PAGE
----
There are those who have reached powerful positions - and from those high pulpits they can show their caring focus by screamning from their high pulpits (office/parliament/neighbourhood/area) about how much needs to be done.
    And money does get allocated.
    But where does it go?
    Not into actually finally absolutely fixing the problem.
    I want more passionate leadership from the Aboriginal Community. I like what Noel Pearson is saying.
    I want people who want to fix things once and for all. I want Aboriginal people to stand proud and capable and go forth confidently with their respect and dignity intact.
    But I often wonder if some people, even in the Aboriginal Community, find it all too hard to upset the applecart and show up those who are just profiting on the misery of their fellow man.
    Not to mention the European Bureaucrats who secretly over burden Aboriginal people with so much in (perhaps) the wish to see them fail so they can then say 'give it to me, I'll fix it ...' More failure for the Aboriginal people heaped on them. Because someone made sure they were not ready for the mountain to scale or the difficulties to deal with. Even white Bureaucrats fail as managers, even as human beings. And they still go on to other jobs.
    It is a terrible burden that Aboriginal people are not allowed to fail - cos that proves they are not 'ready'. But white men can fail and it's just the system, or other pressures, or a personality clash. And the white man already has the training and the background to see who's a snake and who's a wolf in sheep's clothing. And who is not Genuine.
    Forget this stupid written apology.
    Do something real.
    And I am sick of motherhood statements and broad smiles while Politicians pronounce they "care".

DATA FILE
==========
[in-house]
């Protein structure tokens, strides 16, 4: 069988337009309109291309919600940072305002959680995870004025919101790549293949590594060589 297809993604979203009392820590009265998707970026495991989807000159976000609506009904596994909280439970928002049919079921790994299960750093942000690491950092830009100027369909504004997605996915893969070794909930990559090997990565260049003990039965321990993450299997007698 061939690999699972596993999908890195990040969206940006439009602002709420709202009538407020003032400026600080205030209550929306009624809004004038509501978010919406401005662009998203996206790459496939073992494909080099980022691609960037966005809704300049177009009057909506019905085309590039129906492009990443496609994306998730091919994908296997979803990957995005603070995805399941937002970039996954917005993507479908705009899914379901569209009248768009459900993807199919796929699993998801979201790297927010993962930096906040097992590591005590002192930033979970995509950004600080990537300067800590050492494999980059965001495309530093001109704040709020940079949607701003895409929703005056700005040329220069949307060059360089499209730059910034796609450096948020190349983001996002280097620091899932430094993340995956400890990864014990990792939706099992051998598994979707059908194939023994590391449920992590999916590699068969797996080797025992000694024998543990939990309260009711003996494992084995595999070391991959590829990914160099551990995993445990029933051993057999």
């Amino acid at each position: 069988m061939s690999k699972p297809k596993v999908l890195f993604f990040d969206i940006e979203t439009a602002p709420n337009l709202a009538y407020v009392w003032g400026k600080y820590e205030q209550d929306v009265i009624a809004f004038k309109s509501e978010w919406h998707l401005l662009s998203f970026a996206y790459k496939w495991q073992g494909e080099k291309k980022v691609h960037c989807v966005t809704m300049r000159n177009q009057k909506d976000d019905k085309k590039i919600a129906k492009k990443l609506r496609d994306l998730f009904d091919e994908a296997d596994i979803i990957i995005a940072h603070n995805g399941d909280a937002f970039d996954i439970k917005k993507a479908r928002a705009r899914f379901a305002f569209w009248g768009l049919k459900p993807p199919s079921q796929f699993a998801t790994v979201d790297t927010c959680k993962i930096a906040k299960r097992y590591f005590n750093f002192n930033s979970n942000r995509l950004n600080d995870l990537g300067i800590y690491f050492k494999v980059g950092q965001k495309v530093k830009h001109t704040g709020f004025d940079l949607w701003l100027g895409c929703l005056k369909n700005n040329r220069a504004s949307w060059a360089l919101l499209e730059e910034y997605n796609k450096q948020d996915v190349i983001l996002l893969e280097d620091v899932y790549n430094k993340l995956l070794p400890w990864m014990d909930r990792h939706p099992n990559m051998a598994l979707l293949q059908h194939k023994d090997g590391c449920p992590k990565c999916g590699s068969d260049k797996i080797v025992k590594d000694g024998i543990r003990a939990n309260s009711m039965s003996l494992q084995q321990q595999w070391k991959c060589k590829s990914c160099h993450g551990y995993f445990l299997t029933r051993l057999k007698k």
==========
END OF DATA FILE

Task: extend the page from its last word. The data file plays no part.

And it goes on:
Canberra Politicians and Canberra Press Gallery care about where their next latte will be served up more than they care about little children being raped and mothers being bashed and grandmothers desperately trying to keep the children safe while alcohol abuse is rife.
    And despite all these decades of Politicians "caring" there are still frightened women and children cowering in fear 24/7.
    And yet the intelligentsia?? want some politician to say some nice fancy words? And that will fix it overnight?
    And would any Canberra Press Gallery Journo really care? Cosying up to whoever currently has the most power seems to be their main aim. They know how to look after number ONE.
    I'm sick of it.
    Scrap the permit system.
    Do something about properly feeding, caring for and educating Aboriginal Children. Make it safer to just live for the children and their mothers and grandmothers. Get the children healthy and educated and this terrible shame that is visited on Aboriginal families might be addressed.
    At least also remember every Aboriginal person in Australia today is descended from awesome survivors. But it's getting harder while politicians fight over the right 'words' to say and keel over at the merest cough from NT policitians and University Lecturers who grandly announce that the permit system MUST stay in place.
    Get real please.
    and to those more sensitive souls offended by all the above. It is even worse than you think. I have not even started on pornagraphic videos brought into the community nor the sexually transmitted diseas that is suffered by little children, nor the hideously far too young mothers who get pregnant. Nor the grog runners who still ply their trade despite the sacred cow permit system. Nor the drugs that enter the community by the same route. All politicians should be made to spend a month in these communities, sleeping in tents outside. Hear the screams, hear the bottles breaking. Then tell me if they just want to keep talking about 'what nice words to say".
    Fix it like adults should. Please

  2. I take it this means our friend is opposed to the proposed apology from Rudd.

    I see the apology as a way of recasting the relationship between Aboriginal and non-Aboriginal Australia, rather than non-Aborigines seeing Aborigines as problems to be solved. If you regard "something real" as more flour and blankets, I say it isn't good enough. If you like what Pearson is saying then I'm sure you'll want the relationship recast and made more constructive.